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Attached at the Hip

Ronan Laughs

Ronan Laughing QuickTime Movie 1.9 MB

Ronan has entered that phase of infancy where he can’t stand to be awake and not near me. It doesn’t seem so bad on the weekend or evenings when Terry is home, but during the day it seems as if I cannot take a shower or cook myself a meal without him wailing in the background. I have mixed feelings about this; on the one hand, it’s a great feeling. On the other, I’m tired. Try carrying fifteen pounds of squirming infant and see how much energy you have.

This is the dreaded attachment phase of parenting, where from about four months to about seven months, the infant, who has identified the primary caregivers, completely freaks out if we are not present.

My first encounter with the attachment phase was about ten years ago, when I knew nothing about it. A friend asked me to babysit. Expecting a fun afternoon playing with a happy baby, the poor kid was asleep when he arrived, and woke up to find his mother gone and some hairy fat thing in her place. Of course, the afternoon was hours of tears, and I felt like the worst babysitter in history. The low point was when the just-crawling baby figured out, probably out of sheer terror, how to get out of its stroller. I was doing dishes when I heard a loud crash. The poor terrified kid had gotten his leg stuck in the seatbelt and had flipped over. Crying while upside down, he never recovered. I’m not sure I ever recovered either, but I thought “What a nice feeling for the mom, always being wanted.” Of course, that thought came to me as I gladly handed the kid back to his Mom.

Now I’m living the flip side. Ronan watches me wherever I go in the room, and moans kinda like the dying giraffe in South Park. It’s a great feeling as a parent to rush through a two minute ice cold shower because your only son is acting as if he’s in mortal peril. The first few days I went without lunch just to hold him, but then I just gave up and felt guilty while I ate. (I get hungry. It doesn’t mean I’m a bad parent.)

This stress is partially made up by the Satanic prowess the kid has in cuteness. He rarely cries in my arms, and it’s usually for a short duration while he fights going to sleep. If he’s not tired or hungry, which are easily solvable problems, he’s deliriously happy. As in, laughing-like-a-maniac happy. Apparently I’m not only funny to adults; I rock with the 4-month-old humor. A sample conversation:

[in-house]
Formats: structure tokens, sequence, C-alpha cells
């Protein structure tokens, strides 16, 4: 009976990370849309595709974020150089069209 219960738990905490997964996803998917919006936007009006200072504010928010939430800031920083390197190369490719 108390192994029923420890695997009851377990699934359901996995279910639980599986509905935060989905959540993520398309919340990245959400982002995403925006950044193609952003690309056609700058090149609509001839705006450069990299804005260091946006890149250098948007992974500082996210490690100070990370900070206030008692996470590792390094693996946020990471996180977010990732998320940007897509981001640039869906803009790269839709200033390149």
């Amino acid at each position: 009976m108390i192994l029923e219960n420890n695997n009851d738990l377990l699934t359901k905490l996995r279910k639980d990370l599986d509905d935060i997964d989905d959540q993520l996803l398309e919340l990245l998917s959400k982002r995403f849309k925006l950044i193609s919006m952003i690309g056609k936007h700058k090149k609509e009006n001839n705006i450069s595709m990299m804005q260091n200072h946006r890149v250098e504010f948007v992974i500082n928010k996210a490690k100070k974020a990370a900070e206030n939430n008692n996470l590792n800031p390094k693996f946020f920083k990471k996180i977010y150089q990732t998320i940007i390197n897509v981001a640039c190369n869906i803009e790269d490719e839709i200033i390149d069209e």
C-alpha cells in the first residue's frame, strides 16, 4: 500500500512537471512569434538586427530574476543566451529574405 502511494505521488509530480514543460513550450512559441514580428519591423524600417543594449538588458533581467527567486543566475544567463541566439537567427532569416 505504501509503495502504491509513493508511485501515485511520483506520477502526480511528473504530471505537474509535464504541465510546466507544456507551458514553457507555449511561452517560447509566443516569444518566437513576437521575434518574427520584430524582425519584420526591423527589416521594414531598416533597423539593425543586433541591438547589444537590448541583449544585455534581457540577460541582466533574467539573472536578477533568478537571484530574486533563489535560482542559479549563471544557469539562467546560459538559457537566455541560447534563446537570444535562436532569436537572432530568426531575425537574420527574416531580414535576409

Jason: Do you want a bottle?


Jason: Do you want some more?


Jason: Do you want your diaper changed?


Ronan’s favorite activity is getting his diaper changed. We have several theories about this. Either he’s just happy because he fills his diaper regularly and doesn’t like it when he’s dirty; or, his focus is such that the diaper-changing table puts him at the right height to see us clearly. Either way, he giggles and kicks his way through the whole process, which is slightly inconvenient because you can’t easily put a diaper on properly when your baby is squirming all over the table.

All in all, I’m glad he’s such a happy baby, and I vastly prefer clinging and laughing to parental rejection and tears. I’ll suffer through my guilty meals and get back to making my baby laugh.

I just hope that my friends still find me somewhat as witty as they once did…


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Comments (3)


I (and probably a zillion actual parents) have had great success with holding the baby and eating with one hand or wearing the kid in a sling while eating to minimize indigestion for everyone.

Loved the giggles. Thanks for posting it!

Ronan hates - HATES - our Bjorn unless we're walking around in it. So he won't sit still while I cook or clean or work on a website or whatever.

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This page contains a single entry from the blog posted on July 30, 2007 9:22 PM.

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